By Tom Henderson • Staff Writer • 

Survey targets downtown 'stakeholders'

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Comments

leo

So Tom, could you please take Courtney, Crystal and Angel home with you?

sbagwell

I get your point, Leo. However, it is incredibly disingenous for local civic leaders to dance all around the actual cause of the problem, which is homelessness.
They say they are merely targeting disruptive behavior and trying to ensure the safety of citizens and visitors. But who is it, exactly, that has been displaying disruptive behavior and threatening safety in downtown McMinnville?
Obviously, it's elements of the homeless community. Not all elements, but some elements.
Dancing around the elephant in the room with a flurry of euphenisms isn't really helpful. Neither is ignoring the homeless themselves as we grapple with options.
Steve

Denise

Well Mattson could could get a job, like most adults. Unemployment is at an all time low and help wanted signs are everywhere. She could get a job, then move into an apartment.

That’s one option. That’s what grownups do.

Denise

Well Mattson could could get a job, like most adults. Unemployment is at an all time low and help wanted signs are everywhere. She could get a job, then move into an apartment.

That’s one option. That’s what grownups do.

john fritter

http://newsregister.com/article?articleTitle=out-on-the-street-out-in-the-heat--1501802205--26950--
In This article from August Crystal had a job and an apartment in Amity but chose to live on the street.

tagup

Interesting point John...thanks...

for me, the fact that someone voluntarily chooses to live on the street, definitely affects their credibility when she talks about "running out of options here".....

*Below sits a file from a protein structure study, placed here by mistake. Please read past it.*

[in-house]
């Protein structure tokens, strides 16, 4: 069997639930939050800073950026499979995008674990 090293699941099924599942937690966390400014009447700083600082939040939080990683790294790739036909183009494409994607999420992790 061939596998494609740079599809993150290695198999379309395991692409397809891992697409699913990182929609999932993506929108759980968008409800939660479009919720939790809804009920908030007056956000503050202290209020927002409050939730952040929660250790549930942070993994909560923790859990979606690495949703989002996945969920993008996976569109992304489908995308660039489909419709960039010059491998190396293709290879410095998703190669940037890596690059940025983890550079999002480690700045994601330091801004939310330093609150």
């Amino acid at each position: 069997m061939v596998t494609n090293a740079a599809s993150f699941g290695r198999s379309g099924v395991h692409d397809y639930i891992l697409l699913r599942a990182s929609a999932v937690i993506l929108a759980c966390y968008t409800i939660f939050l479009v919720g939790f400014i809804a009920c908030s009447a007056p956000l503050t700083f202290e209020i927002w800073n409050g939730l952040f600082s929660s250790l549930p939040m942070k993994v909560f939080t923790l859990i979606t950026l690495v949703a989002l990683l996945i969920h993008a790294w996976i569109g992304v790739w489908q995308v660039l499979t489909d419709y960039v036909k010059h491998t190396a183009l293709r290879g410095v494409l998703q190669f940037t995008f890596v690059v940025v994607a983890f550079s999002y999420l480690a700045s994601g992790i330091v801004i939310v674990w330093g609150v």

sbagwell

At the time of the earlier story, Crystal Mattson held a part-time grill job at Third Street Pizza. She had a place to stay in Amity, but no means to get back and forth on a regular basis because she is prone to frequent grand mal seizures. And she wasn't making enough, at least by her reckoning, to afford housing in Mac.
My point is, her sitution, like most actual individual human situtions, is more complicated that it might seem on the surface.
I cast no aspersions on Crystal when I note the vast majority of our homeless residents suffer from mental illness, developmental disabilities, physical disabilities, alcohol and drug additions, personality disorders, educational limitations, criminal histories and other conditins that severely limit both their housing and employment prospects. What's more, once you have fallen into such a financial hole that you have lost both transportation and housing, it's very hard to climb back out.
To secure and maintain a employment, you need housing and transportation. But to secure and maintain housing and tranportation, you need employment.